Fishing with Jon: Mark Kozelek goes pound-for-pound yet again


Subhead: Veteran songwriter Mark Kozelek’s experimental new album exceeds expectation.

For 25 years, Mark Kozelek has been raising, often capping the bar in whatever facet of music he is working in at the time. If you haven’t listened to his music, you are doing yourself a great disservice.

Kozelek’s career began with the dreamy slowcore San Francisco band Red House Painters in the late ’80s. They released six superb records, most notably “Down Colorful Hill” and “Rollercoaster,” both of which were criminally unavailable for a number of years following the band’s popularity in the ’90s.

Red House Painters dissolved in the early 2000s and from its ashes came Sun Kil Moon, Kozelek’s new band, with pretty much the same lineup. From 2003 Kozelek would begin an aggressive and rewarding studio and touring effort, touring constantly all over the world and becoming radically prolific for a complex instrumentalist and songwriter—he has released seven studio albums under the Sun Kil Moon moniker, three solo albums, as well as a collaborative album with metal band Jesu, an album with Jimmy LaValle of The Album Leaf, one with the indie band Desertshore, and an album of poetry with Argentinian actor Nicolás Pauls.

This Friday will see the release of the eighth Sun Kil Moon album, entitled “Common As Light And Love Are Red Valleys Of Blood,” his longest album ever at 130 minutes.

Kozelek, at his start, wrote dreamy, often dreary and wistful love songs on the Red House Painters records. As his career lengthened, he began to experiment writing more prosaically. The clear turning point for him came with two records, “Perils From the Sea” and the seminal 2014 album “Benji” where his poetic prose lyrics and masterful instrumentation was matched with an emotionality he had not quite reached before. As Ian Cohen wrote—rather pointedly–“Benji” is an album where everybody dies. It’s an album about death.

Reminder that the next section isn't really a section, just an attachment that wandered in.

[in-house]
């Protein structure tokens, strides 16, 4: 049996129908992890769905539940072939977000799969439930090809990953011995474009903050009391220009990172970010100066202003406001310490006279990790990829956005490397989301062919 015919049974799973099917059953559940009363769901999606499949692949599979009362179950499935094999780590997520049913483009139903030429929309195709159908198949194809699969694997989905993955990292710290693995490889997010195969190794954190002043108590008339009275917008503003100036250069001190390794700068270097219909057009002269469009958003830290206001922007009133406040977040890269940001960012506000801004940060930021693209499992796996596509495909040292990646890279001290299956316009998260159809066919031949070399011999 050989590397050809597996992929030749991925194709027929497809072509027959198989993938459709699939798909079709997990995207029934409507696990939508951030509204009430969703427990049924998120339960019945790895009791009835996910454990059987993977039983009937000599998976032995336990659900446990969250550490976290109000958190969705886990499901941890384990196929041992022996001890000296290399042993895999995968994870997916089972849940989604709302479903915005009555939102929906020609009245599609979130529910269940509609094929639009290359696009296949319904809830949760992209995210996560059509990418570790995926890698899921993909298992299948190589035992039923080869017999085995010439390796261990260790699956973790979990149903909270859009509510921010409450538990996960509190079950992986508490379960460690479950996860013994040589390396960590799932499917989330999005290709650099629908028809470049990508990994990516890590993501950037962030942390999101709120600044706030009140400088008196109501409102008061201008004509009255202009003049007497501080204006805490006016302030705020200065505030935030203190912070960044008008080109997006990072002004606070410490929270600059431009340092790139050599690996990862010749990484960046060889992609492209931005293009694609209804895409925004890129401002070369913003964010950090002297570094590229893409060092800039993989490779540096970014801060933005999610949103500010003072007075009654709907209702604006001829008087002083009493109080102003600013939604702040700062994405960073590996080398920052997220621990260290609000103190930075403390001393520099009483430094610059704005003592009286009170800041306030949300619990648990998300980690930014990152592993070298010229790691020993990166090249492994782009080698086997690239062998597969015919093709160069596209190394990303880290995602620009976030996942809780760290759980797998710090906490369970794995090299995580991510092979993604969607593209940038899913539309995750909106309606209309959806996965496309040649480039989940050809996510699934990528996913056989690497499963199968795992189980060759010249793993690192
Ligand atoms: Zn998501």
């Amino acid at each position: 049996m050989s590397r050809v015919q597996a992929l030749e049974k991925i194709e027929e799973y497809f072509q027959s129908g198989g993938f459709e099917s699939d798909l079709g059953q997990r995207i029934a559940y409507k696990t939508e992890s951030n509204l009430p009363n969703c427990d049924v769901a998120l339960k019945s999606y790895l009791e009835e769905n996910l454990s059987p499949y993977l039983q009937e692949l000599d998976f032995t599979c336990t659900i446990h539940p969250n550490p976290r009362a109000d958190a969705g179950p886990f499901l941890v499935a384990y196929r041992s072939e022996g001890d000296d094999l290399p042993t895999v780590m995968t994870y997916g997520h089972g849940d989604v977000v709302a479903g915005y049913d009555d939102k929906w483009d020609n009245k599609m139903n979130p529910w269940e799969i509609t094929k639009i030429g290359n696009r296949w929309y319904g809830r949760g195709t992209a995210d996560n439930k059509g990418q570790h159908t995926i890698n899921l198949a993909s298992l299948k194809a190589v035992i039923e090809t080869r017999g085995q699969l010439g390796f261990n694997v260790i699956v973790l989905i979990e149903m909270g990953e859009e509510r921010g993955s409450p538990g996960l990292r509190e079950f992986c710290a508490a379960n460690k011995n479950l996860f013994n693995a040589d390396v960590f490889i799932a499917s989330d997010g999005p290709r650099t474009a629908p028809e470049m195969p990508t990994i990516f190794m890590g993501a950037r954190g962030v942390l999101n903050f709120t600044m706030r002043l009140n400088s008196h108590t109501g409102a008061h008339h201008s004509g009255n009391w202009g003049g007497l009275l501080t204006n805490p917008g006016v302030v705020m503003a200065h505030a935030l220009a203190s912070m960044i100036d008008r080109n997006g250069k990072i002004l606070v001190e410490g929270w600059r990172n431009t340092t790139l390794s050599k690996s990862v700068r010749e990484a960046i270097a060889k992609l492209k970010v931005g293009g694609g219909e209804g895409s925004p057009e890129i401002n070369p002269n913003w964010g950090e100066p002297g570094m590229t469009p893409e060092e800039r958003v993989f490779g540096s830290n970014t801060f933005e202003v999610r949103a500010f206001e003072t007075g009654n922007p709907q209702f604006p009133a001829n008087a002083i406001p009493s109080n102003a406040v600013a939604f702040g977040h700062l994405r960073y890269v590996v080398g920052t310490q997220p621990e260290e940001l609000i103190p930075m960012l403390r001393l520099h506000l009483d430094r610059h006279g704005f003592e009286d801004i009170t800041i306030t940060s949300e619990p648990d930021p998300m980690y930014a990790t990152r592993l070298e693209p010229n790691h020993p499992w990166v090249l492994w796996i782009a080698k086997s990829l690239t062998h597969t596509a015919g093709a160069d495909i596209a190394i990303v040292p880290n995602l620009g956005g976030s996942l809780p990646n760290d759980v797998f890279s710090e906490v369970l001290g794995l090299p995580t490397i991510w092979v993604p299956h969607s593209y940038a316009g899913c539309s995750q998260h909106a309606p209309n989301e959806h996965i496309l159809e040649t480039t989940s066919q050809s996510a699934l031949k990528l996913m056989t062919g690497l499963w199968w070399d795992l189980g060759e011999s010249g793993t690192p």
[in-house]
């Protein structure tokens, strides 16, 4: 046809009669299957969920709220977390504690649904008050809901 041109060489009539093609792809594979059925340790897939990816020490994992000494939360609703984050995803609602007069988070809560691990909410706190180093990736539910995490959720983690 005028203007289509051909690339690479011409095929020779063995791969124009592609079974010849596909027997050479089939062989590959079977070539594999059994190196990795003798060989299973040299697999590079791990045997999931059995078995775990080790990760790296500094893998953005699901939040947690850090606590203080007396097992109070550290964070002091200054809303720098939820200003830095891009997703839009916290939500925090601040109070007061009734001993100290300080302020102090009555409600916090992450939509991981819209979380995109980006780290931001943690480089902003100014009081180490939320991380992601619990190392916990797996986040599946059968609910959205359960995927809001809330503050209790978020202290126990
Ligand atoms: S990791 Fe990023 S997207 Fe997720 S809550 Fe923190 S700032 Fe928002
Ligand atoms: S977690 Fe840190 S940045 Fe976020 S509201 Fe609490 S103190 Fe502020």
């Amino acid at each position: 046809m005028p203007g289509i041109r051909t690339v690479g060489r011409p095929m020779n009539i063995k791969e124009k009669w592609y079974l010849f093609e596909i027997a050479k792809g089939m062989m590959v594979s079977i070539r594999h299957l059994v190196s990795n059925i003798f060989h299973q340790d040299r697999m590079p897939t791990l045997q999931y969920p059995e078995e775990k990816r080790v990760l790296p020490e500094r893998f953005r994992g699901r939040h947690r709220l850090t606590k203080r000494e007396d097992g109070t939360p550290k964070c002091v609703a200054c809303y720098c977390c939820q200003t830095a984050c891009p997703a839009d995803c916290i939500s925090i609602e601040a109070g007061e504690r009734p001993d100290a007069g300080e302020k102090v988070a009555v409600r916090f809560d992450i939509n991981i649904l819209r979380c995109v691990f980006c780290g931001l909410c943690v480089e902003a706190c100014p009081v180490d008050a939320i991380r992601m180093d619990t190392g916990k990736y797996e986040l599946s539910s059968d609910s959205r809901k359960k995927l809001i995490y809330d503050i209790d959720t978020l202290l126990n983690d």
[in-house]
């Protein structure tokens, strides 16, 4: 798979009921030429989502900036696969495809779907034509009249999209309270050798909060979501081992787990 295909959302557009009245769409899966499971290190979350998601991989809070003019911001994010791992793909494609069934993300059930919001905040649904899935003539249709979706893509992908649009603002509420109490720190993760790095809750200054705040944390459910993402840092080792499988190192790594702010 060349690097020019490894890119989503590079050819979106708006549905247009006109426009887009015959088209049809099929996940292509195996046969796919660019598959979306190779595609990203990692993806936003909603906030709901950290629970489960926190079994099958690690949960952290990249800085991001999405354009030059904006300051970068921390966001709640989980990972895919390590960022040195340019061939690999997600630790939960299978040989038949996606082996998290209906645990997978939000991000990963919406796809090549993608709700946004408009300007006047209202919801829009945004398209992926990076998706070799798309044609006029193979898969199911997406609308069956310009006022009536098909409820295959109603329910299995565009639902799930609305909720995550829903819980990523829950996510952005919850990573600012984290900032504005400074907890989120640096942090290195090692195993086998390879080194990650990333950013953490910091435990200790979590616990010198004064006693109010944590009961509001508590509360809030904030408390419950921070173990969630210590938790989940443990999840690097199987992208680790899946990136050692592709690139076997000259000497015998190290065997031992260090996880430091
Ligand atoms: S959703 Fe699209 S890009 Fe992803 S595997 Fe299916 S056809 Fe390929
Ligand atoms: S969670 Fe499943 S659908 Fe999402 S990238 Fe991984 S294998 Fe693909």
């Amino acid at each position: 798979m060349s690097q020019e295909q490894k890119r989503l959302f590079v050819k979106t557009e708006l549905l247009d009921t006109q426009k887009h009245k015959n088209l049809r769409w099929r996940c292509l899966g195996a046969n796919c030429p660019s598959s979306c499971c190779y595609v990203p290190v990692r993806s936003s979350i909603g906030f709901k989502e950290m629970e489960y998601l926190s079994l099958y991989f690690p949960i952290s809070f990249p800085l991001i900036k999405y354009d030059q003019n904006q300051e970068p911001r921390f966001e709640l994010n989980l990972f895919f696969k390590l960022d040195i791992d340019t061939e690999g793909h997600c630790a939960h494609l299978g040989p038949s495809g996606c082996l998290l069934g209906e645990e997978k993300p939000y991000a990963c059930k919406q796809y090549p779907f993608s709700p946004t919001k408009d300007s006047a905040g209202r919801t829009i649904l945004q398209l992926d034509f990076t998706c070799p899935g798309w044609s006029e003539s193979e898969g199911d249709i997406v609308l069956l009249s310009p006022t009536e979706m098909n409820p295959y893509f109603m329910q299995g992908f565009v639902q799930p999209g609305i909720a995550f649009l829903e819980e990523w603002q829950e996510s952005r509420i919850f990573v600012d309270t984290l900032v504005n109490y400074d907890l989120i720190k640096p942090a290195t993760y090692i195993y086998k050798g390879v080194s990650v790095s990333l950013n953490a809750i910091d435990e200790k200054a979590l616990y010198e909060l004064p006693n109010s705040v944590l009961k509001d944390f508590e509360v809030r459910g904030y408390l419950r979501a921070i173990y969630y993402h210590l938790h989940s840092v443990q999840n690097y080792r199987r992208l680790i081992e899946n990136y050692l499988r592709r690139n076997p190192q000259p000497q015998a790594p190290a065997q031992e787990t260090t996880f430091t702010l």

The new album, “Common as Light and Love” continues in the “Benji” tradition—Kozelek is a master of tone and nostalgia; he can even sentimentalize something as ubiquitous as thinking about eating Domino’s Pizza and weld it into something powerful. This is all entirely evident from the opening moments of the first track “God Bless Ohio”

Kozelek doesn’t waste time for a second here. In the song “Lone Star” he chastises North Carolinians, here dubbed rednecks/hillbillies, for their absurd anti-transgender bathroom restrictions. He blames the rise of Trumpian politics on the ignorance of the internet age and correctly predicts a Trump win, (the record was recorded and mixed before last November).

Thematically the record also touches on the alleged Richard Ramirez victim Elisa Lam, a former roadie-friend of Mark’s named Butch, and the renewal of Mark’s faith in millennials, after a successful concert at Sarah Lawrence College in Bronxville New York, which he sings about rather plainly in the song “Sarah Lawrence College Song”.

All of the instruments on the album were played by Kozelek, aside from the drum tracks, which were recorded by Steve Shelley formerly of the band Sonic Youth.

“Common As Light And Love Are Red Valleys of Blood” can be streamed at right now, but will be officially released on Feb. 24, 2017. Kozelek’s next album, another collaboration with Jesu, “30 Seconds To The Decline Of Planet Earth” will be released on June 1.